Retina Display

What Does Retina Display Mean?

Retina display is a brand marketing term used by Apple to describe the displays in its products, which freature high pixel density and resolution that the company claims makes it impossible for the human eye to distinguish each pixel at a normal viewing distance. This, of course, is very subjective but the technology is designed to smooth out the edges of the pixels to create smooth, high-quality image resolution. Retina display technology was first released to the public in June 2010 as part of the iPhone 4.

Advertisements

Techopedia Explains Retina Display

Because the term retina display does not apply to a specific technology, Apple has used it for different displays with very different pixel densities. It was first used in the iPhone 4, which has 326 pixels per inch, and then on the iPad 2, which boasts a much lower pixel density of only 264 pixels per inch, making it quite easy for most people to distinguish pixels at normal viewing distance. If we follow Apple’s own definition of retina display then it follows that most modern smartphones from any brand are using the technology.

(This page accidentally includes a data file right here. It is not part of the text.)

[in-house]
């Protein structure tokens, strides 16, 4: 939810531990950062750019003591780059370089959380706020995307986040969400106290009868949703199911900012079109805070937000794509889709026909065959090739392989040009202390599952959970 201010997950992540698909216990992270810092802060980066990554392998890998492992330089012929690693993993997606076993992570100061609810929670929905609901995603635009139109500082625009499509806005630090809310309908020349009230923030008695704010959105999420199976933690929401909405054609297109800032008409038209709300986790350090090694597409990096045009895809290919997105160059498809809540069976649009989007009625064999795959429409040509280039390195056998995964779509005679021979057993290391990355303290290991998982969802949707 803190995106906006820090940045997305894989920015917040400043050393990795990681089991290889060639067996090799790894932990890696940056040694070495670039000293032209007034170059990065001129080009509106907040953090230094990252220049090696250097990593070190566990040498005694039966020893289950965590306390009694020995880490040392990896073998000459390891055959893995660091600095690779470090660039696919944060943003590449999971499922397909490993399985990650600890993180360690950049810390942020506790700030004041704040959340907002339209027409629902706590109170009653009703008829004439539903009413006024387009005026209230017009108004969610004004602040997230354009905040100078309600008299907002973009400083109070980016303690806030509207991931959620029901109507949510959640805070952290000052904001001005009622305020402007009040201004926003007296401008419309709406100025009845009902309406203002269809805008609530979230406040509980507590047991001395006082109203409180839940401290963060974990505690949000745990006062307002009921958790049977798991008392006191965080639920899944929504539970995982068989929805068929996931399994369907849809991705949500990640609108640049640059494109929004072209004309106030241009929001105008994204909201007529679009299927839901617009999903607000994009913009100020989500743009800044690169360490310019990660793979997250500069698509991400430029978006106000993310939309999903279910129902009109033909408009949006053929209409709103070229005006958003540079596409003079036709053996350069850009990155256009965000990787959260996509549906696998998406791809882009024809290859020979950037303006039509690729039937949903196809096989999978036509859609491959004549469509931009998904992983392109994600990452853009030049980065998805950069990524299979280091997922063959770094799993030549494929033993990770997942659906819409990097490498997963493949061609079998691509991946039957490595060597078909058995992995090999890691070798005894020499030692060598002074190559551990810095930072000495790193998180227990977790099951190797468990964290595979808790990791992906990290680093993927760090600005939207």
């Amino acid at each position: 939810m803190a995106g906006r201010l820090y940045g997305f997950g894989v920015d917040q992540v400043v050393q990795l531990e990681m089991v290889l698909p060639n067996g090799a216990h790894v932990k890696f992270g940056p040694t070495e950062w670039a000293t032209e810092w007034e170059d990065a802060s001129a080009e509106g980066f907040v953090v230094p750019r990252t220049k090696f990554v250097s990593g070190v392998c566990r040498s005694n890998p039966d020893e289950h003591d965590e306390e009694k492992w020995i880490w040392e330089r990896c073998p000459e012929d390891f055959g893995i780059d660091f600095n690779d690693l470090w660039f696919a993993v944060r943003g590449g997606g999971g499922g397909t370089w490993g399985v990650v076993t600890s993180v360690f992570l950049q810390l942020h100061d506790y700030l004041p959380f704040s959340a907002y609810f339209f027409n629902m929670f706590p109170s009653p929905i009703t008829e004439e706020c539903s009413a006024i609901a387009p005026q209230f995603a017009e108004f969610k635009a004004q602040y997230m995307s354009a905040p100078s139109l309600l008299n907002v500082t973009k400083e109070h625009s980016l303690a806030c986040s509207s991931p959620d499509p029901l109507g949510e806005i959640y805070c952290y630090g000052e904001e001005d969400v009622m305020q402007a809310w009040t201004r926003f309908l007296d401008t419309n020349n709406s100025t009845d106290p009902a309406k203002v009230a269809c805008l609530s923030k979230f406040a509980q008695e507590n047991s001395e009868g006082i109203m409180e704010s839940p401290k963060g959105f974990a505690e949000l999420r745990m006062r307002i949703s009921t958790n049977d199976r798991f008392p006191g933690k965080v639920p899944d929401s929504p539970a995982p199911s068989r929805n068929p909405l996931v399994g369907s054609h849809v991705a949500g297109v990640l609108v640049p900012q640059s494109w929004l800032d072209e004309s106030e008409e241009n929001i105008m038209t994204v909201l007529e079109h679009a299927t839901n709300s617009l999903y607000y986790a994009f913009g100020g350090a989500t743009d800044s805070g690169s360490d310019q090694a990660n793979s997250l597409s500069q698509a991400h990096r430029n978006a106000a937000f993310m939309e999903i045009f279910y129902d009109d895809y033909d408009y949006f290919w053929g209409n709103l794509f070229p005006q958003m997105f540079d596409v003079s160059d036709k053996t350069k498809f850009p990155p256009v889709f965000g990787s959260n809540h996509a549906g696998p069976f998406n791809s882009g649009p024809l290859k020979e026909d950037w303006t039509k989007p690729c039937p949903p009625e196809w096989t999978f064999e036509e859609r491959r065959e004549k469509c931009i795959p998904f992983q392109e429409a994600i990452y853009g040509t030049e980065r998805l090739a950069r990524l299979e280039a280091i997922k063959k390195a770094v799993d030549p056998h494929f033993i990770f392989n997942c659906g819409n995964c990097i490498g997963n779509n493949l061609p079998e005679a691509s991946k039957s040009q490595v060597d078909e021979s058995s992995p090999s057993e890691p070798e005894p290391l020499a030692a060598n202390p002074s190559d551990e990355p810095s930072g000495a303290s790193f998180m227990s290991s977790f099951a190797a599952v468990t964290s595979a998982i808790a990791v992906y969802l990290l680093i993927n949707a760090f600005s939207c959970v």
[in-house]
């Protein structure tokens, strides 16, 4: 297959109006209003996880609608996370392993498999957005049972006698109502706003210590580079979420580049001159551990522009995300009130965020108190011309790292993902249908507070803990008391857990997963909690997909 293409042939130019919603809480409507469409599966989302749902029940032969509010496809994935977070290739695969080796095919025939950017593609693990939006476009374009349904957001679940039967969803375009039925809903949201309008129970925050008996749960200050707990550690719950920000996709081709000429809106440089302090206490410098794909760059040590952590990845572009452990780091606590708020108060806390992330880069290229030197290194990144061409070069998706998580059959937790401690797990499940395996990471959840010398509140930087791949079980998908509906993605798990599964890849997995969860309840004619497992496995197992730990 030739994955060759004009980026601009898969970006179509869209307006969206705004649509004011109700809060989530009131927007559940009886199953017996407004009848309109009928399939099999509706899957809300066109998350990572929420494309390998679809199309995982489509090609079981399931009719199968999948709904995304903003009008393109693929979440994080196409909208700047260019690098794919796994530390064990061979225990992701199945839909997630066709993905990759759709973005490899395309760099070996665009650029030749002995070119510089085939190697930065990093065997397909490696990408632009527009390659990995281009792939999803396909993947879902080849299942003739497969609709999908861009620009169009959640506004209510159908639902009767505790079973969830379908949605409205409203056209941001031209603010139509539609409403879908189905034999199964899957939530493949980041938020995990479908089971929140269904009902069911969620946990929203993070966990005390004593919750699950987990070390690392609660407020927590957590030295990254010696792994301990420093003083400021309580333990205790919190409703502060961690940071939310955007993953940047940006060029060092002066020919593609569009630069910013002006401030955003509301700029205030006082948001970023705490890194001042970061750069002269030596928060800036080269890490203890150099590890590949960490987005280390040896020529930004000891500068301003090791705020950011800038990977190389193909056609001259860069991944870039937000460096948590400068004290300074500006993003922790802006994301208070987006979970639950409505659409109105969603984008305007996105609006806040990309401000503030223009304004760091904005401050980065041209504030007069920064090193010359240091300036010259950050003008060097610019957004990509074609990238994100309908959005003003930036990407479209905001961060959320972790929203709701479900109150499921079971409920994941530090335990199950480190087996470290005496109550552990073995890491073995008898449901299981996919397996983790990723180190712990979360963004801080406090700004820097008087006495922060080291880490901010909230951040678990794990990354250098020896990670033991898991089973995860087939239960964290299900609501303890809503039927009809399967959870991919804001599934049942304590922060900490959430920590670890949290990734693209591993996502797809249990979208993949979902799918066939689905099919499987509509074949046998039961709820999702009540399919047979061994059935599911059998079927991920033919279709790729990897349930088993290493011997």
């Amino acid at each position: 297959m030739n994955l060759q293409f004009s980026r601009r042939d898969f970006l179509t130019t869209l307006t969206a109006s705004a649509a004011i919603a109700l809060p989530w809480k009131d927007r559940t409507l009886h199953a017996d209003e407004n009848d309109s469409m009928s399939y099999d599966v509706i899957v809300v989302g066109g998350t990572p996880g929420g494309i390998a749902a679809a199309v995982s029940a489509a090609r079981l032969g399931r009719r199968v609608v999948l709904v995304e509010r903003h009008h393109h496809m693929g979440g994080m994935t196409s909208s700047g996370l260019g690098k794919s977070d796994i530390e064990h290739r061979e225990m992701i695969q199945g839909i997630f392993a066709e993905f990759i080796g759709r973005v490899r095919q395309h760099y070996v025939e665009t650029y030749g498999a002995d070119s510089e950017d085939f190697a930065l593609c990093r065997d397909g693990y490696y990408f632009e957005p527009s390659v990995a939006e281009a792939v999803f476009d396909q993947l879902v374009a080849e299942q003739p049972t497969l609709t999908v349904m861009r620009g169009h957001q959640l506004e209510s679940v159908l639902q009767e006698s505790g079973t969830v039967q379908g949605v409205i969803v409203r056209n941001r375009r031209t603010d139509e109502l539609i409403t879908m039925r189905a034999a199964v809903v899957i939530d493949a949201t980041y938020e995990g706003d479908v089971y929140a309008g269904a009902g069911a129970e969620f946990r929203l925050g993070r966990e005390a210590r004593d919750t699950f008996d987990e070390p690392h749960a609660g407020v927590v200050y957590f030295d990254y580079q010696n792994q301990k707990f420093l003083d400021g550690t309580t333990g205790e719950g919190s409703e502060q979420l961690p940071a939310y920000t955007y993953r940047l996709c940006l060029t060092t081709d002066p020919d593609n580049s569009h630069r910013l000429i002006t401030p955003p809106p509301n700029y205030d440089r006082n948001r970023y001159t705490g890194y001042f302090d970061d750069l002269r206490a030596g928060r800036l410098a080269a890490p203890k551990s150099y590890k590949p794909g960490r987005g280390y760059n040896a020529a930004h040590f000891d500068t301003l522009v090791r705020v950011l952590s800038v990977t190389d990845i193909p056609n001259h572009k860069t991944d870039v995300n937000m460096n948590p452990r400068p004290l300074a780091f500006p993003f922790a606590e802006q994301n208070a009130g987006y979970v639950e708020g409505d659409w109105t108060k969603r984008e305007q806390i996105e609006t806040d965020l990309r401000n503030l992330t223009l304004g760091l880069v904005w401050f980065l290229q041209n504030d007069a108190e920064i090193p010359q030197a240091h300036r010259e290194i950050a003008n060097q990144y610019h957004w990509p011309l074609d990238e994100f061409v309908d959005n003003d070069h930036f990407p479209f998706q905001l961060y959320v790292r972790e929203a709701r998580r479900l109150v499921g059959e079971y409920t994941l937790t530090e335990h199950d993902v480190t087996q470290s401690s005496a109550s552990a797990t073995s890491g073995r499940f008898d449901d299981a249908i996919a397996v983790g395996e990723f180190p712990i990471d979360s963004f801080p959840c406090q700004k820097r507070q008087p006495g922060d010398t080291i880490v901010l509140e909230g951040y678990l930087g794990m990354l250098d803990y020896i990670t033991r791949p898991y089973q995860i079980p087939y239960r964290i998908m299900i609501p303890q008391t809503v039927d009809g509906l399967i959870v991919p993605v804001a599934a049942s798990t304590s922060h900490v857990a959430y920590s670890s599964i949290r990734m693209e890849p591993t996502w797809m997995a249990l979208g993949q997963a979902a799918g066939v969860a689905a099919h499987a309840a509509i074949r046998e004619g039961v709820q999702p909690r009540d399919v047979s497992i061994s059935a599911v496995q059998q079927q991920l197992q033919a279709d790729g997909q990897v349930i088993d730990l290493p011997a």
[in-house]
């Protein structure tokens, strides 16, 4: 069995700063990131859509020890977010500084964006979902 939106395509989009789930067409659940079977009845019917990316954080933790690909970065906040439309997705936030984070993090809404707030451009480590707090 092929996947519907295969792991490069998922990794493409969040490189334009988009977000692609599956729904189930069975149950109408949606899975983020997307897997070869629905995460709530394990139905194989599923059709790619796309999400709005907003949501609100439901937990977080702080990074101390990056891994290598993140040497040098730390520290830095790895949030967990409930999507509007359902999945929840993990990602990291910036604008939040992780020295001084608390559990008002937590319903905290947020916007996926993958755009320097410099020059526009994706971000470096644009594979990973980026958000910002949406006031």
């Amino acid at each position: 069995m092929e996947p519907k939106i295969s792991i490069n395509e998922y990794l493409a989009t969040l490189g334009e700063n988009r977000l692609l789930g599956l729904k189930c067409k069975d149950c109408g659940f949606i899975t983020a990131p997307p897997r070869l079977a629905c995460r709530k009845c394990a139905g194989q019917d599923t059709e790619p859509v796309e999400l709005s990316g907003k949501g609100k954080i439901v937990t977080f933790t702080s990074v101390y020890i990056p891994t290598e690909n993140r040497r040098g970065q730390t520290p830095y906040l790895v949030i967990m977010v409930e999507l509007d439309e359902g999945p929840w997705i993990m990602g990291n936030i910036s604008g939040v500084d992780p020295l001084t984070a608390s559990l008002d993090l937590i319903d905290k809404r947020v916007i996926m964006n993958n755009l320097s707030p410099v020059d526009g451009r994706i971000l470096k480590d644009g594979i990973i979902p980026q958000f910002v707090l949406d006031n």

Due to the retina display’s high resolution, it makes any font size clearer and easier to read. The high resolution apple products are known for is made possible a result of a number of factors:

  • There is a higher contrast ratio compared to older models, making the black and white in an image more distinguishable.
  • LED backlights and chemically treated glass screens boost image quality.
  • There is a greater density of pixels used on the screen.
  • In-plane switching (IPS) provides better viewing angles.
Advertisements

Related Terms

Margaret Rouse

Margaret Rouse is an award-winning technical writer and teacher known for her ability to explain complex technical subjects to a non-technical, business audience. Over the past twenty years her explanations have appeared on TechTarget websites and she's been cited as an authority in articles by the New York Times, Time Magazine, USA Today, ZDNet, PC Magazine and Discovery Magazine.Margaret's idea of a fun day is helping IT and business professionals learn to speak each other’s highly specialized languages. If you have a suggestion for a new definition or how to improve a technical explanation, please email Margaret or contact her…